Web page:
WordCamp Europe 2014 notes - 2.5: Matt Mullenweg Q&A

I’m at WordCamp Europe in Sofia - taking rough notes on some of the talks

Matt Mullenweg, Om Malik http://2014.europe.wordcamp.org/session/matt-mullenweg/

Matt Mullenweg in conversation with Om Malik

In conversation with Om Malik:

  • Biggest learning in the last 11 years?
    • The community makes it what it is - not the feature set. Lots of other software checks the same boxes that WordPress checks, but it doesn’t have what we have in this room
  • For-profits have a limit in their vision. Non-profits have difficulty making connections with enough/the right people. Working together they can achieve more.
  • “I’d rather put things into the world under moral licences than immoral ones” - GPL is the “Most moral licence” that you can put software out under
  • “I’d be skeptical of an open source company that kept everyone in the same office” - that’s missing part of the benefit: Open source works when people are all around the world.
  • How do we structure WP so that it can adapt to what the trends are over the coming years?
    • more and more access is on closed proprietary devices (iphones etc.)
    • Wp wasn’t designed with touch interaction in mind. WP apps haven’t had a ton of community involvement

Photo of Matt Mullenweg Q&A by @Joan_Artes on twitter

Photo by @Joan_Artes


  • What are your thoughts about entrepreneurship in Europe, particularly eastern europe?
    • @om - Local laws in Europe favour local investors over international investors: a challenge for entrepreneurship
    • “The best thing European companies can do is to stop comparing themselves to American companies”
  • CFTP Wheatley: “You’ve scaled up 1800 people - what do those people actually do”
    • Lots on support
    • Design and development: allows us to contribute much much more to WP Core
    • “I want to scale that as far as it can go”
    • Wants it to be an exemplar of a mixed nonprofit/for profit: prove to the world that it Can be done.
  • Once we have APIs it will enable a whole new class of application - e.g. front-ends which talk to something which isn’t WP but implements the WP API.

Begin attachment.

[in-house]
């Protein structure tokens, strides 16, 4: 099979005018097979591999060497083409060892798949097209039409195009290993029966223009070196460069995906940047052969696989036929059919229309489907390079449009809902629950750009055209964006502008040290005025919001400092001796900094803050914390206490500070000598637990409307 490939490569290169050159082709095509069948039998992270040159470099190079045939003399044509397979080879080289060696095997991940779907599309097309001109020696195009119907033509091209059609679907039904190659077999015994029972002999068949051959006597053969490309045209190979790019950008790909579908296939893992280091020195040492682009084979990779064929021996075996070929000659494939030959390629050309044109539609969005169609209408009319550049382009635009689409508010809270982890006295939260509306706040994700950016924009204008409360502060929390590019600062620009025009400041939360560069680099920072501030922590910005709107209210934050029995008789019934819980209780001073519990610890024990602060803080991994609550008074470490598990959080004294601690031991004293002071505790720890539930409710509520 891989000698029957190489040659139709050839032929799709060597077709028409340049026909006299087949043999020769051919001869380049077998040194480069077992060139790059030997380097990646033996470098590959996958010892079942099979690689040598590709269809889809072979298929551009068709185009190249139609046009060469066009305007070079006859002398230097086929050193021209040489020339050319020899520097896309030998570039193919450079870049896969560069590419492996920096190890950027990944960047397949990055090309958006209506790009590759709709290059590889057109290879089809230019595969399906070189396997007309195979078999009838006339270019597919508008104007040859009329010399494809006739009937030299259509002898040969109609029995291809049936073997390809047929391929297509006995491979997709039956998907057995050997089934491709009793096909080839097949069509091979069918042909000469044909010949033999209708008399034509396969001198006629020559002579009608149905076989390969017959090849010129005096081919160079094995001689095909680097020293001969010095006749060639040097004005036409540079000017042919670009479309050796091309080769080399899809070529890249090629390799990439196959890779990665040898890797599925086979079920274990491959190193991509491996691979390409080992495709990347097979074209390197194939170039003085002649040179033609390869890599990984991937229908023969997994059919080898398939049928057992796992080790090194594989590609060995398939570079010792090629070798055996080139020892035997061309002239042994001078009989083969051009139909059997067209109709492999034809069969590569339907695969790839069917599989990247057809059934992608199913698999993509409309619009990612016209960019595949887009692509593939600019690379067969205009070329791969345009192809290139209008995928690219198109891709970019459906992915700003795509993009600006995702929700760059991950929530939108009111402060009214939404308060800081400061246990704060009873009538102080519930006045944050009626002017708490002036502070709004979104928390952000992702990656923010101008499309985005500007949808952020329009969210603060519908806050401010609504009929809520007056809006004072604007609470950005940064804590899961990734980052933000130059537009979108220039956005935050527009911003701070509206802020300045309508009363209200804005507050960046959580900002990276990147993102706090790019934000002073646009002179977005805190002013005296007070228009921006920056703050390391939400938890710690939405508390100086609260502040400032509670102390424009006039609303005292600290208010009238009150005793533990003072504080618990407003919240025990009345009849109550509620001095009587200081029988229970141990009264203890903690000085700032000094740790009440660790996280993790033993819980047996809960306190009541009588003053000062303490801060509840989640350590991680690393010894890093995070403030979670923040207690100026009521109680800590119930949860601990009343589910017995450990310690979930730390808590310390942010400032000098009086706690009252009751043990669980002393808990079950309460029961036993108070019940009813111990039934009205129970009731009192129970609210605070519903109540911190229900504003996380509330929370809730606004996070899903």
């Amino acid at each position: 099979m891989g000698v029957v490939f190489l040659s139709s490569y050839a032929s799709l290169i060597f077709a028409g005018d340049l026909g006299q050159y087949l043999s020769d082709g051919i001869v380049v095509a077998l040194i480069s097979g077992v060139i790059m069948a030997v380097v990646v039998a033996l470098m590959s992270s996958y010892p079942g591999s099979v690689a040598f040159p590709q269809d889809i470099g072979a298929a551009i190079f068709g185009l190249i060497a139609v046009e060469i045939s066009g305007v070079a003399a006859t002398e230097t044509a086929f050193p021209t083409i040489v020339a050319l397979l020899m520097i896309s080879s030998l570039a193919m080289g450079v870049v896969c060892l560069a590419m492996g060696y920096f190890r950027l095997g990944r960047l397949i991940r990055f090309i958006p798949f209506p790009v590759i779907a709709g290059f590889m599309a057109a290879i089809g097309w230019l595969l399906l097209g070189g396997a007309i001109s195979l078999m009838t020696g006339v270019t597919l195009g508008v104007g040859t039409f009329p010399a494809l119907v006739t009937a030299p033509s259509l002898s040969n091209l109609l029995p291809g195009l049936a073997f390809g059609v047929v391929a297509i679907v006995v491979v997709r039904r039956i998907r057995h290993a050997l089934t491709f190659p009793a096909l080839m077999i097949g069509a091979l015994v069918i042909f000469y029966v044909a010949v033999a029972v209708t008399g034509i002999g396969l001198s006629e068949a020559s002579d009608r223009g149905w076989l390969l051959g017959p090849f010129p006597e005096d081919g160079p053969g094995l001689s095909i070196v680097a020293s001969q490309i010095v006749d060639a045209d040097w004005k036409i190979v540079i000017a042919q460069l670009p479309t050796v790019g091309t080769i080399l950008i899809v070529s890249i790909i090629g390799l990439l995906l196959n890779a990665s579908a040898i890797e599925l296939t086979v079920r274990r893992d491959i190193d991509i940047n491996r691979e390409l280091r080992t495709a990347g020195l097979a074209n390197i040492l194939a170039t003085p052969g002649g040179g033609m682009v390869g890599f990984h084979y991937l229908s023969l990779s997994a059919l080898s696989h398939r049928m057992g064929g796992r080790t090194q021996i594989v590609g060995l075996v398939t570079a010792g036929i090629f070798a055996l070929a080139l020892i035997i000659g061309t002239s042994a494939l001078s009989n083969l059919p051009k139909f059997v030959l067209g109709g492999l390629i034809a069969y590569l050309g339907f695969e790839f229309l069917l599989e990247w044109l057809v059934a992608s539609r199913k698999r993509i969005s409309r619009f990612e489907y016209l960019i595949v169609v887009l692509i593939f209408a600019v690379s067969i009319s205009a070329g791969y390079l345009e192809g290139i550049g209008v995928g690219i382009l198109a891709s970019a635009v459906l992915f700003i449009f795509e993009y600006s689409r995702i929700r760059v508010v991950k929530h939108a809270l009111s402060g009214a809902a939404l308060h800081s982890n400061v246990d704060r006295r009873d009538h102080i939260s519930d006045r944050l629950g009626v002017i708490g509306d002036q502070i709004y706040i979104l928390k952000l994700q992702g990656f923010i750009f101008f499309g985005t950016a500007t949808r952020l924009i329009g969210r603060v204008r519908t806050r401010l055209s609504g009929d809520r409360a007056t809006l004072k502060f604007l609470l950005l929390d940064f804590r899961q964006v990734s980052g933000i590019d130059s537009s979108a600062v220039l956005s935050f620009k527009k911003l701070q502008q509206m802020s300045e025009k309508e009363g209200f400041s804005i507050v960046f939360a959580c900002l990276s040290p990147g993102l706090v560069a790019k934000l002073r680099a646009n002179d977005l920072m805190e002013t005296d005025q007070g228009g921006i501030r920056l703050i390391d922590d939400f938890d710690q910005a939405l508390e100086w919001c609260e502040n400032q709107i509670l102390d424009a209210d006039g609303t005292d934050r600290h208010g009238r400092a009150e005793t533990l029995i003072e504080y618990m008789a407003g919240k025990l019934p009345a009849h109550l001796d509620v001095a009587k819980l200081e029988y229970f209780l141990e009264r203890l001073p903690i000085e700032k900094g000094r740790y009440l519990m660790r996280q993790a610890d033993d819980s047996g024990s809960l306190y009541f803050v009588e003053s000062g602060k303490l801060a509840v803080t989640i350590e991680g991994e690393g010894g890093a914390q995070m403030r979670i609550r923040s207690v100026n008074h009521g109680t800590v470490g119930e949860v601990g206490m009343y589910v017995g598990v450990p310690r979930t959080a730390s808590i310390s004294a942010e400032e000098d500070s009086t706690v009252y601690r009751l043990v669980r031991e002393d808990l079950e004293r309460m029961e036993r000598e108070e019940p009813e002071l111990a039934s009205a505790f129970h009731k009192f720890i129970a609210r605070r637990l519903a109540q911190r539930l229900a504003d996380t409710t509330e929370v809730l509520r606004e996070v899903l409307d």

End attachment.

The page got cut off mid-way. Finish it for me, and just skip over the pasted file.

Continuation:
• A Cambrian explosion for WordPress - comparable to when plugins were introduced
  • “We’ve found the search in WP isn’t very good”
    • “No it’s terrible”
    • If you’re serious about search you should use a plugin that indexes your content in lucene or elasticsearch
  • No plans now or in the future to have paid plugins - or a paid app store.
    • Could make things more discoverable: look at what you’ve got installed and suggest things you might find useful
  • This year there were more non-english downloads than english downloads
    • More translations will be the biggest driver of increases in WP usage
  • How much should WP businesses be contributing to the WP community?
    • Maybe 5%, so if you have 100 employees, 5 of them could be contributing to core.
  • Can we get rid of Backwards compatibility
    • I don’t buy that we should break backwards compatibility for architectural purity. More inclined to do it for reasons that will mean more people use WP
  • Lots of plugins aren’t maintained - some maintainers may even have died. Can we get these just removed from the directory?
    • Plugins over 2 years old will stop showing up in search results
    • Plugin search is going to be optimised towards putting the most popular, best supported ones at the top.
    • Factor in the compatibility between plugins - plugins which work well together
    • Plugins are the most open area for innovation - it’s an open market